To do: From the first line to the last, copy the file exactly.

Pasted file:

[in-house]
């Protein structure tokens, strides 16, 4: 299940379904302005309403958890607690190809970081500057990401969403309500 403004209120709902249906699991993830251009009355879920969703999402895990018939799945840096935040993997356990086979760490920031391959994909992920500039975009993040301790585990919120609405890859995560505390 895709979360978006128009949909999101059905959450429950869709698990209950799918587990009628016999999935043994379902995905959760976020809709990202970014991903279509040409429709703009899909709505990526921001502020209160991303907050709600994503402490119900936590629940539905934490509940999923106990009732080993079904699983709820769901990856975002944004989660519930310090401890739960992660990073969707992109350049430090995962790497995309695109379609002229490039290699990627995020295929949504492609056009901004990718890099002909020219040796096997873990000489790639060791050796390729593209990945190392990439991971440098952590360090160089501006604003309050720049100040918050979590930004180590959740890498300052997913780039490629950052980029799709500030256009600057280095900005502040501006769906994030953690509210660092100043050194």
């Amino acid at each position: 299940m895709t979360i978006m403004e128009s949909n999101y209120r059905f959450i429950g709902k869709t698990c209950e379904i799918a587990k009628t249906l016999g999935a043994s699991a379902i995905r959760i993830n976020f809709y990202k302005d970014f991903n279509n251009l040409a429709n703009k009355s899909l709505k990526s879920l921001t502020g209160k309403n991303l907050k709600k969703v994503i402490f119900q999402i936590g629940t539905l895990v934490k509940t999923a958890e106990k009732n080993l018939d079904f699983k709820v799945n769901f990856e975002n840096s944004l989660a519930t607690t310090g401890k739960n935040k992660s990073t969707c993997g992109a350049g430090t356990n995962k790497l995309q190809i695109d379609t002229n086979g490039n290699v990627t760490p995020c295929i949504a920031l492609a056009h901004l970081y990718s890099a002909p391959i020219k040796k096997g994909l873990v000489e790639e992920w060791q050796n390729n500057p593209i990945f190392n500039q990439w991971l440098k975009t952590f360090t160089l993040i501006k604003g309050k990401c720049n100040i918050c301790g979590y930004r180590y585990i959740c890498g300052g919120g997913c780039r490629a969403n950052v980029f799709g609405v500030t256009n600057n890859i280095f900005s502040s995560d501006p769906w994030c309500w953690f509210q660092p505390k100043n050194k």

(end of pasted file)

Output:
[in-house]
């Protein structure tokens, strides 16, 4: 299940379904302005309403958890607690190809970081500057990401969403309500 403004209120709902249906699991993830251009009355879920969703999402895990018939799945840096935040993997356990086979760490920031391959994909992920500039975009993040301790585990919120609405890859995560505390 895709979360978006128009949909999101059905959450429950869709698990209950799918587990009628016999999935043994379902995905959760976020809709990202970014991903279509040409429709703009899909709505990526921001502020209160991303907050709600994503402490119900936590629940539905934490509940999923106990009732080993079904699983709820769901990856975002944004989660519930310090401890739960992660990073969707992109350049430090995962790497995309695109379609002229490039290699990627995020295929949504492609056009901004990718890099002909020219040796096997873990000489790639060791050796390729593209990945190392990439991971440098952590360090160089501006604003309050720049100040918050979590930004180590959740890498300052997913780039490629950052980029799709500030256009600057280095900005502040501006769906994030953690509210660092100043050194």
């Amino acid at each position: 299940m895709t979360i978006m403004e128009s949909n999101y209120r059905f959450i429950g709902k869709t698990c209950e379904i799918a587990k009628t249906l016999g999935a043994s699991a379902i995905r959760i993830n976020f809709y990202k302005d970014f991903n279509n251009l040409a429709n703009k009355s899909l709505k990526s879920l921001t502020g209160k309403n991303l907050k709600k969703v994503i402490f119900q999402i936590g629940t539905l895990v934490k509940t999923a958890e106990k009732n080993l018939d079904f699983k709820v799945n769901f990856e975002n840096s944004l989660a519930t607690t310090g401890k739960n935040k992660s990073t969707c993997g992109a350049g430090t356990n995962k790497l995309q190809i695109d379609t002229n086979g490039n290699v990627t760490p995020c295929i949504a920031l492609a056009h901004l970081y990718s890099a002909p391959i020219k040796k096997g994909l873990v000489e790639e992920w060791q050796n390729n500057p593209i990945f190392n500039q990439w991971l440098k975009t952590f360090t160089l993040i501006k604003g309050k990401c720049n100040i918050c301790g979590y930004r180590y585990i959740c890498g300052g919120g997913c780039r490629a969403n950052v980029f799709g609405v500030t256009n600057n890859i280095f900005s502040s995560d501006p769906w994030c309500w953690f509210q660092p505390k100043n050194k």